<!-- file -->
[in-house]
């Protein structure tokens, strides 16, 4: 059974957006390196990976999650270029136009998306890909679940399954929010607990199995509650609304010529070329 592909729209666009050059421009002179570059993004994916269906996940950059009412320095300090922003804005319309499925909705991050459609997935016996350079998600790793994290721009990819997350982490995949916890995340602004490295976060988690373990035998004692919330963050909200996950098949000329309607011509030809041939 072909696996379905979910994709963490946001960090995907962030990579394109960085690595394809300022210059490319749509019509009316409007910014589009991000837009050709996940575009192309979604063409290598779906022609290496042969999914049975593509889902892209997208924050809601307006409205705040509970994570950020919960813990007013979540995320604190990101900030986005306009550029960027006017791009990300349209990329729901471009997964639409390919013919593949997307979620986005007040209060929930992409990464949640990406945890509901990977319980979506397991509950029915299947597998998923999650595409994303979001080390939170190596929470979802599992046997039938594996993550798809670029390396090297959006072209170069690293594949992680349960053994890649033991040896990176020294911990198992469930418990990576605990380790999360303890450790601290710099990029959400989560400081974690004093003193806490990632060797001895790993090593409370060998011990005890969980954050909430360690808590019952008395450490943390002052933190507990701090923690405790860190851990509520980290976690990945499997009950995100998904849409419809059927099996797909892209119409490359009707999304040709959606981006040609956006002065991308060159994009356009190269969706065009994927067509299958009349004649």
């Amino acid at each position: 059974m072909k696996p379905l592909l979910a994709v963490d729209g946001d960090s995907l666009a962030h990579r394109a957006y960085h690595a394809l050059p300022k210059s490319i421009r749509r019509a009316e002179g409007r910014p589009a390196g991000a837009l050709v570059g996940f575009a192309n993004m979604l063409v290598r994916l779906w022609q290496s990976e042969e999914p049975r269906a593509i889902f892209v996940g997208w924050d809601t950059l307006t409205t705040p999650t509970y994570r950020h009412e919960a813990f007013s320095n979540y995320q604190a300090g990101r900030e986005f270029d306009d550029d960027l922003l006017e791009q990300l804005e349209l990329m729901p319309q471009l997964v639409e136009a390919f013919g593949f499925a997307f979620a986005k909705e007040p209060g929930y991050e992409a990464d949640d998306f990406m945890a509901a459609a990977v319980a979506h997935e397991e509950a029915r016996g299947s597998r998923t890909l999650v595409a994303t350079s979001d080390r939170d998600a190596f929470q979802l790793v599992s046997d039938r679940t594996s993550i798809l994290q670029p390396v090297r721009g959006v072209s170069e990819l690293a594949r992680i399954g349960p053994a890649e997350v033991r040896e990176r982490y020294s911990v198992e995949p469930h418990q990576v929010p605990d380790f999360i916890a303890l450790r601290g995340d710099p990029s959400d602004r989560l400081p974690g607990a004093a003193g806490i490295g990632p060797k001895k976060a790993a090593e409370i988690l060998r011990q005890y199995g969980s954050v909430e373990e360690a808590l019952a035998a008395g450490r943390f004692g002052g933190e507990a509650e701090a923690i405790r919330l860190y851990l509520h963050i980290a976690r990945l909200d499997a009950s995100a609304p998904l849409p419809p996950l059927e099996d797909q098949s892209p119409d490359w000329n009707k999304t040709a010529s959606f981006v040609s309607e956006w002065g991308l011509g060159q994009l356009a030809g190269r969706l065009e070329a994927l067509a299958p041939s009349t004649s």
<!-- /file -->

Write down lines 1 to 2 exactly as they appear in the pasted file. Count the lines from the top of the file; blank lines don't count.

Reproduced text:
[in-house]
């Protein structure tokens, strides 16, 4: 059974957006390196990976999650270029136009998306890909679940399954929010607990199995509650609304010529070329 592909729209666009050059421009002179570059993004994916269906996940950059009412320095300090922003804005319309499925909705991050459609997935016996350079998600790793994290721009990819997350982490995949916890995340602004490295976060988690373990035998004692919330963050909200996950098949000329309607011509030809041939 072909696996379905979910994709963490946001960090995907962030990579394109960085690595394809300022210059490319749509019509009316409007910014589009991000837009050709996940575009192309979604063409290598779906022609290496042969999914049975593509889902892209997208924050809601307006409205705040509970994570950020919960813990007013979540995320604190990101900030986005306009550029960027006017791009990300349209990329729901471009997964639409390919013919593949997307979620986005007040209060929930992409990464949640990406945890509901990977319980979506397991509950029915299947597998998923999650595409994303979001080390939170190596929470979802599992046997039938594996993550798809670029390396090297959006072209170069690293594949992680349960053994890649033991040896990176020294911990198992469930418990990576605990380790999360303890450790601290710099990029959400989560400081974690004093003193806490990632060797001895790993090593409370060998011990005890969980954050909430360690808590019952008395450490943390002052933190507990701090923690405790860190851990509520980290976690990945499997009950995100998904849409419809059927099996797909892209119409490359009707999304040709959606981006040609956006002065991308060159994009356009190269969706065009994927067509299958009349004649």